Jump to content
Using an Ad Blocker? Consider adding HadIt.com as an exception. Hadit.com is funded through advertising, ad free memberships, contributions and out of pocket. ×
  • 0

Social Security Disability ?


foreveryoung
This thread is over 365 days old and has been closed.

Please post your question as a New Topic by clicking this link and choosing which forum to post in.

For almost everything you are going to want to post in VA Claims Research.

If this is your first time posting. Take a moment and read our Guidelines. It will inform you of what is and isn't acceptable and tips on getting your questions answered. 

 

Remember, everyone who comes here is a volunteer. At one point, they went to the forums looking for information. They liked it here and decided to stay and help other veterans. They share their personal experience, providing links to the law and reference materials and support because working on your claim can be exhausting and beyond frustrating. 

 

This thread may still provide value to you and is worth at least skimming through the responses to see if any of them answer your question. Knowledge Is Power, and there is a lot of knowledge in older threads.

 

spacer.png

Question

Hello All, and thanks for the great Podcast with Bob Walsh the other day.

I really liked what he was talking about on Social Security Disability. Bob stated that even if you don't have enough quarters paid in you should still apply.

That's what got me thinking. I retired early from the Federal Government after 30 years, CSRS, 3 years ago, due to my VA disabilities. I would have worked longer if I was able to, but my disabilities told me different. During these 30 years I didn't pay into Social Security, but I did pay into the system earlier in my working career, a total of 23 quarters.

I recently got awarded 100% TDIU P&T after 3 years of back and forth with the VA.

My plan after I retired from the Government was to have a part time job to finish paying my quarters into Social Security. Well that's not going to happen now.

So, here's my question, am I able to apply for Social Security Disability even if I haven't paid into the system in over 30 years?

Thanks for all you do here at Hadit.com for Veterans.

Edited by foreveryoung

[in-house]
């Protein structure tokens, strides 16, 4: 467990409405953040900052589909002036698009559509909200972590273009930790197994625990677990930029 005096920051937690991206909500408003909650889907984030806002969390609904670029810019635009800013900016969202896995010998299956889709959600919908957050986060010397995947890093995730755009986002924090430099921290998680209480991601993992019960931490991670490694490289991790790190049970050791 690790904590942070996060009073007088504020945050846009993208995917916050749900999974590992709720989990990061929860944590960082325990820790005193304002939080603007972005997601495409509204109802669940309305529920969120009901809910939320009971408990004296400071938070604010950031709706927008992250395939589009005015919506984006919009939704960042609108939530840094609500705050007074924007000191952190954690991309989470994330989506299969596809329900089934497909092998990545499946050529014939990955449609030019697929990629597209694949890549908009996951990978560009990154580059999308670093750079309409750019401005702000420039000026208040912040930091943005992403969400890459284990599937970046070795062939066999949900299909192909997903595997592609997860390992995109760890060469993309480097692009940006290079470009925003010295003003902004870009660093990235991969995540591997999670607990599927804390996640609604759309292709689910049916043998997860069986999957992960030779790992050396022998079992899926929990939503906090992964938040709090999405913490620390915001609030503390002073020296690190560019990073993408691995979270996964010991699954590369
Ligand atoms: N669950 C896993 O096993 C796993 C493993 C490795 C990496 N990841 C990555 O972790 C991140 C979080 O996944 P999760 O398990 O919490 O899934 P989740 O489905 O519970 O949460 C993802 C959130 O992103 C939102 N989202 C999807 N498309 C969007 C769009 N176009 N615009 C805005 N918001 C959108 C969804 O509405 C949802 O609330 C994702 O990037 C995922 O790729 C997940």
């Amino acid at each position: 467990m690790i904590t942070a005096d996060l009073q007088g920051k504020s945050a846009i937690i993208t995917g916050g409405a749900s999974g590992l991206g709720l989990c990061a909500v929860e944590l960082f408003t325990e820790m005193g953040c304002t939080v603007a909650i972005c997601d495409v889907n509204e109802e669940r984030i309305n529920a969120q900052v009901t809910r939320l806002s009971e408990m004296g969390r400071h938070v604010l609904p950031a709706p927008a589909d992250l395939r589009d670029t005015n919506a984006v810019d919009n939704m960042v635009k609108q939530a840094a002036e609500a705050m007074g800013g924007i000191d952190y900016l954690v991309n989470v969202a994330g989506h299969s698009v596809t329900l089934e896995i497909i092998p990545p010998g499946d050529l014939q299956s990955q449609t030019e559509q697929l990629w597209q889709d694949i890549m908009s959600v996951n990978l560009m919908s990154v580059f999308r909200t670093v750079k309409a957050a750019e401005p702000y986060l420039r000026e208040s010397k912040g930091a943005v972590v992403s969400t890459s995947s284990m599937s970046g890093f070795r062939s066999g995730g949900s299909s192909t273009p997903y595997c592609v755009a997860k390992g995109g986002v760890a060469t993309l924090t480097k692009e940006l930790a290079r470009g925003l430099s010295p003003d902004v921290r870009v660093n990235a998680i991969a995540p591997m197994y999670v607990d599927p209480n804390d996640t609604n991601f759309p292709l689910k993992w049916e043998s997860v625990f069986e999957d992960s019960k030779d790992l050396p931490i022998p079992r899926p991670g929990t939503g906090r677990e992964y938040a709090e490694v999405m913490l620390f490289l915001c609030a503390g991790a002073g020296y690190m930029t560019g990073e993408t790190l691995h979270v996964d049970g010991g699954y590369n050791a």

Link to comment
Share on other sites

Recommended Posts

  • 0

Contact the social security administration.

Initially, I would say you wouldn't be eligible. Maybe SSI, but there is a income level ceiling.

Contact your local SSA and get a correct answer.

I wish you luck.

"NEVER GIVE UP"

Link to comment
Share on other sites

  • 0

"Typically, if you are 31 or older, you must have worked at least 5 of the last 10 years to keep up your SSD coverage.

Even if you haven't worked for a long time, you might still be eligible for SSD benefits if your medical records show that your established onset date (EOD) of your disability precedes your DLI (date last insured). In other words, if you can prove that you became disabled before your federal disability insurance lapsed, you could still file for SSDI..."

http://www.disabilitysecrets.com/page11-4.html

  • Like 2
Link to comment
Share on other sites

  • 0
  • Moderator

I believe a person can get the'' minimum'' on SSD/SSDI even if a person has not worked in years , they adjust the payment on the years a person has worked and will receive more because they paid into the system worked....The payment on the ''Minimum would be around 600 per month & if that person was married and spouse dies that had a work record then that person can collect spouse SSD which would be more but SSA would take out I think a 15% 20%deduction (not sure on how much the % deduction will be?

I think they have a program for funds for that type of claim. (not worked in years)...to many people get SSD and never worked even from another country.

The kicker here I don't know if his VA Comp matters? if its consider income then that maybe a problem? but then again most veterans get SSD/SSDI AND still get there VA Comp! However VA Comp is non-taxable non touchable!

So I'm not sure if he needs to report his VA Comp?

Note, I am no tax account or a lawyer or any type of person that is able to give profess advice , this is just my humble opinion

Link to comment
Share on other sites

  • 0

Thanks ALL, this is really good information. I wonder if the "worked at least 5 of the last 10 years" trumps my chances? I have also heard others have received it, and never paid anything into system as well.